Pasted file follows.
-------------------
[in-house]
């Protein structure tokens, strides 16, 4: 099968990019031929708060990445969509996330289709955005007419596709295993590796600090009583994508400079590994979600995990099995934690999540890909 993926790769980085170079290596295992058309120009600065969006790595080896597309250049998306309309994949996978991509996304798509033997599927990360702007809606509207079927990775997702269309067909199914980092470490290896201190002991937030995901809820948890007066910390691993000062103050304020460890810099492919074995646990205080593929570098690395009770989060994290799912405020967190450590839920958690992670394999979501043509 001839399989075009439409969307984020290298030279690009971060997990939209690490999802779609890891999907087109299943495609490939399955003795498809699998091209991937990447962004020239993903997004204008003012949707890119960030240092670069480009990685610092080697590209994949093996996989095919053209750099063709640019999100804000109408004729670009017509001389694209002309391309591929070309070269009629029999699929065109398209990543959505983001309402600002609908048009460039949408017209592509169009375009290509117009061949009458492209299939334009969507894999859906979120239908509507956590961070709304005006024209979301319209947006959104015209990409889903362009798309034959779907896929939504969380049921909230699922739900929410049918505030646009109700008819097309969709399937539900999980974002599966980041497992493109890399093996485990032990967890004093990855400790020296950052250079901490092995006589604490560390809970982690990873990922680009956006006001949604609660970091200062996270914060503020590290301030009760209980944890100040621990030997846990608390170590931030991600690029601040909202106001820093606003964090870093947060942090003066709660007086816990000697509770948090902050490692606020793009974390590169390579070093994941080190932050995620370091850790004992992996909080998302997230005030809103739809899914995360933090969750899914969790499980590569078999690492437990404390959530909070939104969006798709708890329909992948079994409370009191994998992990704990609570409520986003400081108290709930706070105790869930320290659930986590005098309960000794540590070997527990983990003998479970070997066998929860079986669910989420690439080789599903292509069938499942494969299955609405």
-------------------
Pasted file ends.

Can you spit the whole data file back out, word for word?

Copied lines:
[in-house]
């Protein structure tokens, strides 16, 4: 099968990019031929708060990445969509996330289709955005007419596709295993590796600090009583994508400079590994979600995990099995934690999540890909 993926790769980085170079290596295992058309120009600065969006790595080896597309250049998306309309994949996978991509996304798509033997599927990360702007809606509207079927990775997702269309067909199914980092470490290896201190002991937030995901809820948890007066910390691993000062103050304020460890810099492919074995646990205080593929570098690395009770989060994290799912405020967190450590839920958690992670394999979501043509 001839399989075009439409969307984020290298030279690009971060997990939209690490999802779609890891999907087109299943495609490939399955003795498809699998091209991937990447962004020239993903997004204008003012949707890119960030240092670069480009990685610092080697590209994949093996996989095919053209750099063709640019999100804000109408004729670009017509001389694209002309391309591929070309070269009629029999699929065109398209990543959505983001309402600002609908048009460039949408017209592509169009375009290509117009061949009458492209299939334009969507894999859906979120239908509507956590961070709304005006024209979301319209947006959104015209990409889903362009798309034959779907896929939504969380049921909230699922739900929410049918505030646009109700008819097309969709399937539900999980974002599966980041497992493109890399093996485990032990967890004093990855400790020296950052250079901490092995006589604490560390809970982690990873990922680009956006006001949604609660970091200062996270914060503020590290301030009760209980944890100040621990030997846990608390170590931030991600690029601040909202106001820093606003964090870093947060942090003066709660007086816990000697509770948090902050490692606020793009974390590169390579070093994941080190932050995620370091850790004992992996909080998302997230005030809103739809899914995360933090969750899914969790499980590569078999690492437990404390959530909070939104969006798709708890329909992948079994409370009191994998992990704990609570409520986003400081108290709930706070105790869930320290659930986590005098309960000794540590070997527990983990003998479970070997066998929860079986669910989420690439080789599903292509069938499942494969299955609405």